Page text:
The Two “Extra” Paychecks You Get Every Year
For those of you who don’t already know, I’m bigly into personal finance. Even before I opened my first line of credit back in 2013, I’ve been obsessed with quantifying my finances. I get excited when Credit Karma notifies me of an update to my credit score. I sprint from the mailbox to my letter opener when my 401(k)’s quarterly earnings reports arrive.
When I moved to Houston, I decided it was time to create a new spreadsheet to analyze my finances. I started the project because I wanted to create one harmonious summary of my earnings along with a visualization of where it all goes, since it seems to disappear so easily! I was tingling with excitement when I clicked ‘Create’ on that first pie chart.
Naturally, the area I started with was that between my gross income and take home pay. That big section titled “Deductions.” I wondered, what portion is going to taxes, my pension, my 401(k)? As I’ve progressed through training as an air traffic controller and seen significant raises on my journey to Certified Professional Controller (CPC) status and pay, I’ve watched those figures grow and grow. As a personal finance nerd, I couldn’t simply allow myself to gloss over all those numbers and jump straight to that wonderful line showing how much would be hitting my checking account in a few days’ time.
With each deduction itemized out on the spreadsheet, I set to categorizing. That’s a tax, that’s retirement savings, and so on. I was pleased to finally see exactly what happens between my gross income to take home pay, even if I was a little unsettled by how big a chunk actually goes to Uncle Sam.
With that task satisfied, I continued onward. I thought, “Okay, well if that’s what’s left over in each paycheck, how much do I actually take home in a year?” It’s a question that interested me because, at least in the United States, we tend to focus our attention about earnings around the month. Most bills are invoiced monthly, so naturally our budget habits follow. This, paradoxically, doesn’t line up with how most of us are paid—bi-weekly.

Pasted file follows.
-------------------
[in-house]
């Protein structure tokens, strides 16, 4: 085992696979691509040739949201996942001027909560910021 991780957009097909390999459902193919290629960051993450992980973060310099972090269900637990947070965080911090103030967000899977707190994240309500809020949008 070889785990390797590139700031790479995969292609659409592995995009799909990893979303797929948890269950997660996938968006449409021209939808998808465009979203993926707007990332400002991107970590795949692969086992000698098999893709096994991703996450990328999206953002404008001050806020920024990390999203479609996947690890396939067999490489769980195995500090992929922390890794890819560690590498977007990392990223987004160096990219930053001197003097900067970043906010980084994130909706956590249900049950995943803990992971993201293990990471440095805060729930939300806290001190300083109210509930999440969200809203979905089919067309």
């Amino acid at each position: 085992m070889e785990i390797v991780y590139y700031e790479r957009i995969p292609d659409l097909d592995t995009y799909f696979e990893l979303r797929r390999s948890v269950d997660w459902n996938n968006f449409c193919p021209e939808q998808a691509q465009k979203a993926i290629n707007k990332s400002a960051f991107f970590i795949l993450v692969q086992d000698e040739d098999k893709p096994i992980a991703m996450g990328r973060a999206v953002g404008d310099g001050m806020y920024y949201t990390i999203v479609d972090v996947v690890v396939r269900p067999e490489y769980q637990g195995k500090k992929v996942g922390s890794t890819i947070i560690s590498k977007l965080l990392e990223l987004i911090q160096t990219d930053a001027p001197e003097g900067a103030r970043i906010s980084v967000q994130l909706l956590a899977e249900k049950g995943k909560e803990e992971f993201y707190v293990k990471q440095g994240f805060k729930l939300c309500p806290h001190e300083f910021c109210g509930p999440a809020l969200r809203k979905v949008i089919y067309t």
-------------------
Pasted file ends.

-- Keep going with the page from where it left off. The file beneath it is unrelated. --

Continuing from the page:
If you’re in this majority, you might be tempted initially to answer the question of your annual net income by multiplying your paycheck by two, to arrive at your monthly earnings, and then multiply again by twelve. I suspect, however, that some of you may have noticed the error in this calculation. For those who have, well done. For those who have not, you’ll learn at least one new thing today! The error is, of course, that there are 52 weeks in a year, and therefore 26 bi-weekly pay checks per year. This is in contrast to a bi-monthly pay schedule, where employees would be paid 24 times per year. For bi-weekly employees, this means two “extra” paychecks per year. These manifest in the form of two months each year where employees receive three paychecks. Having said all this, a bi-weekly employee can correctly calculate their annual take home pay by multiplying their bi-weekly take home pay by 26.
What’s interesting about this schedule is that it necessitates employees plan their monthly expenses around only two paychecks. After all, ten out of twelve months will only see two. It’s not possible to access that “extra” money at any time. In a sense, that money is locked away from the employee for most of the year.
I found this discovery wonderful. Provided I go about my life depending only on two paychecks per month, I will end up with two sudden infusions of cash every year, for which there is no designated purpose. Who would argue against a whole extra paycheck from time to time? Being unaware of this fact explicitly, though, diminishes, if not eliminates, its utility. You may be inclined to spend it indiscriminately if you are unaware of its coming.
Since discovering this fact, I’ve found it both helpful and satisfying to come up with a plan for what I want to do with the extra money before it draws near. For that, you’ll need to:
- Figure out which two months of the year the extra dough will come in. For this, consult the payroll calendar in your office. If one doesn’t exist, and your colleagues don’t know what you’re talking about, you may have luck inquiring with HR.
- Decide what you’ll do with the extra money! So far, I’ve put mine into a rainy day fund, a vacation fund, new furniture, and a gaming PC.
- If you don’t already have one, open a savings account! Once the extra green hits your checking account, you’ll want to move it out of there ASAP so you avoid the urge to spend it on other things.
Enjoy your own money!